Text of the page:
There are (at least) 2 possible reasons for a check valve on the inlet
of a hot water heater.
1 - Some municipalities require a check valve to prevent the flow of
water from the house back to main.
2 - A check valve is used when a recurculating system is used to
prevent long waits for hot water at fixtures far from the heater.
If you do use a check valve, you should also use an expansion tank in
between the valve and the water heater. If you don't, you run the risk
of having water leak from your pressure relief valve when the water
heats up and has no place to go due to the check valve.
That depends. A house that I owned up until 6 years ago was on top of a
hill. When the water supply failed (e.g. when there was a fire on my
circuit and the pumpers went whole hog) the water from the tank got sucked
back into the mains and the heating elements on my heater burned out ...
happened several times ... I was forced to install a check valve.
- I am tempted to say that is impossible. Even if a siphon could be
- established, if no taps are open the water in the heater couldn't get
I'd like to agree, but this thread seems to indicate that its possible:
Read the last response in the thread.
On Sat, 23 Dec 2006 17:18:58 -0500, "Charles Schuler"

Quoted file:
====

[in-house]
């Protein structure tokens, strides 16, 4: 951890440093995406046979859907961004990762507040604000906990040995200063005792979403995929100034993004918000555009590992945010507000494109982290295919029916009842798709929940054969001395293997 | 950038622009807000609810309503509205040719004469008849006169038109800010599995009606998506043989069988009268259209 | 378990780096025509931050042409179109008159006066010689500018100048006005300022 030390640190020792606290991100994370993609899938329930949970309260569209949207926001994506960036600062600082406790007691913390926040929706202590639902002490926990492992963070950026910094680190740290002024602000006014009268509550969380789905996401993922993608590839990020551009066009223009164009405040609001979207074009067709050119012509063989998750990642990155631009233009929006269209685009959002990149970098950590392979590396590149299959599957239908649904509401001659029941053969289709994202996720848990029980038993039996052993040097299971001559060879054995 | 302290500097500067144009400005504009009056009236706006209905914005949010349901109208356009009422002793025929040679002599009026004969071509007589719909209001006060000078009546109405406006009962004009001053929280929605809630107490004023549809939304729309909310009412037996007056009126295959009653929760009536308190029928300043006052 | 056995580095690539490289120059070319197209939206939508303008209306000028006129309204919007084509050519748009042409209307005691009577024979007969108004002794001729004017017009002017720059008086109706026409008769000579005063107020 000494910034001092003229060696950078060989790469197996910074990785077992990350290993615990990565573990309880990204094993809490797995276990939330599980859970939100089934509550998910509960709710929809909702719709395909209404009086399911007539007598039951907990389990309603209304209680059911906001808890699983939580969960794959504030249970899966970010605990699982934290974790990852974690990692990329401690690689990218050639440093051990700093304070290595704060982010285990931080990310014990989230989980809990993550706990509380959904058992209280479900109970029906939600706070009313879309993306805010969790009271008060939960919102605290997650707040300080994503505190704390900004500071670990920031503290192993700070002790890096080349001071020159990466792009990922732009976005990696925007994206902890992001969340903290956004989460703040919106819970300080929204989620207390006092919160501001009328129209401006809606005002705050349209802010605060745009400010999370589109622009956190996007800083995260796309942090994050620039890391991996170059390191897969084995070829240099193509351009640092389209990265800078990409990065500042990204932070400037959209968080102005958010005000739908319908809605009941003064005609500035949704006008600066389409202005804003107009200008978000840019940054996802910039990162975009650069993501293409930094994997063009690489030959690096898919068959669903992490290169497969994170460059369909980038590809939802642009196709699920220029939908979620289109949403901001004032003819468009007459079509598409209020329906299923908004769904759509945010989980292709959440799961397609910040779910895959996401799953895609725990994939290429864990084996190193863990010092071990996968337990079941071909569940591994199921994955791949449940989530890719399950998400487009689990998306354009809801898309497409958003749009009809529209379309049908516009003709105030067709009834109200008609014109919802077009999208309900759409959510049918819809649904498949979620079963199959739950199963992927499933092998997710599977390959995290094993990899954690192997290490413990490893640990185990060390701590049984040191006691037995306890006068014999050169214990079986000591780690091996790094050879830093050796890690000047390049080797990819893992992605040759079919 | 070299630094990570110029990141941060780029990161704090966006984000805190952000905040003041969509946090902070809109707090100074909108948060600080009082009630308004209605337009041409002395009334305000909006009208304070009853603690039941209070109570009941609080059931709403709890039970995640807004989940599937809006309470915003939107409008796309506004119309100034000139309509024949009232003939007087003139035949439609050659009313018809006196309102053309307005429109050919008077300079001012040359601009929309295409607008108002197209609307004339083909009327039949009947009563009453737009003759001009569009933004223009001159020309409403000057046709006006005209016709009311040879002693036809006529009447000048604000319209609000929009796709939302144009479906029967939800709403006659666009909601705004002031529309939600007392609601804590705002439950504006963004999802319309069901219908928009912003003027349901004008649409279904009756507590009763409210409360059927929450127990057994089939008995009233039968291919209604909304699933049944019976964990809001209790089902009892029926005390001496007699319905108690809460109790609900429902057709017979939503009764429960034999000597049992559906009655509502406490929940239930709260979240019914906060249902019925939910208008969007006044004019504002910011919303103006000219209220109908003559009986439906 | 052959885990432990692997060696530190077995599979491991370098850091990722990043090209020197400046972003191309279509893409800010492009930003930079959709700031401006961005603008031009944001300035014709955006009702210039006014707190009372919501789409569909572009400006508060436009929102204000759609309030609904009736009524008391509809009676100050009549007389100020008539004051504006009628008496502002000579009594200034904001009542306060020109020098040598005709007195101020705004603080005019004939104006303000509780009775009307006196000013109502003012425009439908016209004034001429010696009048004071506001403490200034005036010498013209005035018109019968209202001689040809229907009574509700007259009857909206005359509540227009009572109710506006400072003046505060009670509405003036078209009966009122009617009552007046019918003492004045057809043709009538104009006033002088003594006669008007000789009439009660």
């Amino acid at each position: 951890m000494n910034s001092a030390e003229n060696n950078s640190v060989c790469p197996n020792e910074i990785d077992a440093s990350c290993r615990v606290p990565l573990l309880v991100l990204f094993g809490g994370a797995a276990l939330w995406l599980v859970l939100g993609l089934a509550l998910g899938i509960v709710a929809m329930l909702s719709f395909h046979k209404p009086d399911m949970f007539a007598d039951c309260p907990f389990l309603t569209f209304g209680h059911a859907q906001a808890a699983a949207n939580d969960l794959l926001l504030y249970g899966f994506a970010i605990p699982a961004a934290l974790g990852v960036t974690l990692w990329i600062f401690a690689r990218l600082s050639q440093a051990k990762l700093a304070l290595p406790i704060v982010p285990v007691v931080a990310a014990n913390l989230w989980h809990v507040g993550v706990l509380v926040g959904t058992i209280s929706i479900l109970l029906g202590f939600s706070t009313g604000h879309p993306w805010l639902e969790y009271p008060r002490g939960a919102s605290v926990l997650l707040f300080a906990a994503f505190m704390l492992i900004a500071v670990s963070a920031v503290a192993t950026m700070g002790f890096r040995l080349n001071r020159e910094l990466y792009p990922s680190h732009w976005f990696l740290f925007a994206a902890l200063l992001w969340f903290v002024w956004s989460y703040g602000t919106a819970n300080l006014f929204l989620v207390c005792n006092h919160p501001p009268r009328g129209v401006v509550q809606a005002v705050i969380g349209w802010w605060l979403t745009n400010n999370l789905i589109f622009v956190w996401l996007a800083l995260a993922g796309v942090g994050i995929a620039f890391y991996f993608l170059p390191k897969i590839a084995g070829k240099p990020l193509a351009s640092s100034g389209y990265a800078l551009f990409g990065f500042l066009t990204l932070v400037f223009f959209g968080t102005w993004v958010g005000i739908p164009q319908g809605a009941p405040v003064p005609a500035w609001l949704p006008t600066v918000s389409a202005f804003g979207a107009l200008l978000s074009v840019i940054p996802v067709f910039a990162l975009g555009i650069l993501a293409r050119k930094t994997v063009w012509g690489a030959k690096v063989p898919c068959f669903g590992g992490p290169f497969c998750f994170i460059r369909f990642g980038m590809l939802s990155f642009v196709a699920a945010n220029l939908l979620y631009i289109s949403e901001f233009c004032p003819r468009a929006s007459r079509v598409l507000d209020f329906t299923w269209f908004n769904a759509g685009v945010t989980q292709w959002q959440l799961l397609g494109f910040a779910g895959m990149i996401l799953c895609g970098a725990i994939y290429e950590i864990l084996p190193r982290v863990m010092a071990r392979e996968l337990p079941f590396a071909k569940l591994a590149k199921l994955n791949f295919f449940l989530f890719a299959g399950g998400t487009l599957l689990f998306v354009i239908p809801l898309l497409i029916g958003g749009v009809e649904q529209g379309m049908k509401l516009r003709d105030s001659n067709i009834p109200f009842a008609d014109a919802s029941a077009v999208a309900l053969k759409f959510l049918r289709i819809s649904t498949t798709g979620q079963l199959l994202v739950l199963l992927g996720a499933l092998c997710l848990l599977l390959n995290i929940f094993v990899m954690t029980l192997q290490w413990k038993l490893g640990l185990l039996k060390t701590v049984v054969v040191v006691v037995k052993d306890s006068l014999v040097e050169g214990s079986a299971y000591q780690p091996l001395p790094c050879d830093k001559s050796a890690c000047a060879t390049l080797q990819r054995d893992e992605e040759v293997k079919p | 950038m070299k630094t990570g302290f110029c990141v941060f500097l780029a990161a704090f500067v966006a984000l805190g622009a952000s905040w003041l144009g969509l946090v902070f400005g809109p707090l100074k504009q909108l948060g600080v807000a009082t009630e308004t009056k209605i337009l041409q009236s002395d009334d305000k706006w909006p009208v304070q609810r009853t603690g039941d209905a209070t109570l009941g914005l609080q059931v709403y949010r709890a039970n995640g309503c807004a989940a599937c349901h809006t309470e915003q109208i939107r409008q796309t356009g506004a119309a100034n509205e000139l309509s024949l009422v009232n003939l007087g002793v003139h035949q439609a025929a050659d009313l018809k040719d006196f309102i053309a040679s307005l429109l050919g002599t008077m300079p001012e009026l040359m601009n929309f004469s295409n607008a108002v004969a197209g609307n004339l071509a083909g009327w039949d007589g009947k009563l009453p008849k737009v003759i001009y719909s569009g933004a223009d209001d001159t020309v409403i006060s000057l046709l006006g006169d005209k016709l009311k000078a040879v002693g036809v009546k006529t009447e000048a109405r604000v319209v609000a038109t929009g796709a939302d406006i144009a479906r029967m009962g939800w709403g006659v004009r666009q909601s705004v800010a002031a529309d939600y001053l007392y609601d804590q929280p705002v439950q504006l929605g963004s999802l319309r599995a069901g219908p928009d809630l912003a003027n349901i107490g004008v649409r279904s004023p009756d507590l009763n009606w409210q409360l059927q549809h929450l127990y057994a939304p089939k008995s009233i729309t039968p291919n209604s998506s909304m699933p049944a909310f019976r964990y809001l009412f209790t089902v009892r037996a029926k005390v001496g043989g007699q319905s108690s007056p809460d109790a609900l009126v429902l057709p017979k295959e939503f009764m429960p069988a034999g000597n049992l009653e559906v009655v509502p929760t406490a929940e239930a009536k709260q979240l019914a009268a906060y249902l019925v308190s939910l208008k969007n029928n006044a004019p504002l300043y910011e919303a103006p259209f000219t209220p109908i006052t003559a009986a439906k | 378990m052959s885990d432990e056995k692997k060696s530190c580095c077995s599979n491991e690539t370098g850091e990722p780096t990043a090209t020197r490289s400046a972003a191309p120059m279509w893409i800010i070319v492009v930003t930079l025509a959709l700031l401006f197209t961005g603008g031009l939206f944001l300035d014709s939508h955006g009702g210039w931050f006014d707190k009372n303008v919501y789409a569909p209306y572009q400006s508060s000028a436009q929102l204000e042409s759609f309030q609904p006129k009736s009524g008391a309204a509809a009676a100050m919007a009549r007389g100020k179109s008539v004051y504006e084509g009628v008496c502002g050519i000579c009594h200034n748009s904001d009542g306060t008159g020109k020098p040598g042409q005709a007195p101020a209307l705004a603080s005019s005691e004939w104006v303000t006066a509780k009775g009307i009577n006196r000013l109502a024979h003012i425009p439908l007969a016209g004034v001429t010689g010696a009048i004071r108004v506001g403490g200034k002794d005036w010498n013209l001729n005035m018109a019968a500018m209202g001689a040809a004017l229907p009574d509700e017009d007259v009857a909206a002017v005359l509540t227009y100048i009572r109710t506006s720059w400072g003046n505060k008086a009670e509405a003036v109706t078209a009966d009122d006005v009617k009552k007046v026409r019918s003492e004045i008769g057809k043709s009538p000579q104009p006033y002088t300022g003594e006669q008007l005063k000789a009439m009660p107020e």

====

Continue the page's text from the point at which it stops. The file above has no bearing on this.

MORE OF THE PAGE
That is strange. They require "backflow preventers" (2 check valves)
on every water service around here. You might be able to contaminate
your own water lines but your water will never get back to the street.
As the others have asked, why? Siphoning the water tank dry sounds pretty
unlikely if all taps are closed.
But anyhow, your water meter may already have one as I believe most newer
meters are required to have them (<5-10 years). If your heater has an
expansion tank hanging from the ceiling on the hot side, then you already
If it is required by code, it will be required at the house supply
inlet, usually where the service enters the house (unless it is part of
the meter). It won't specify that it is neededon the water heater.
Someone else pointed this out but I will add it again. If a check
valve is placed on the heater inlet, then an expansion tank should be
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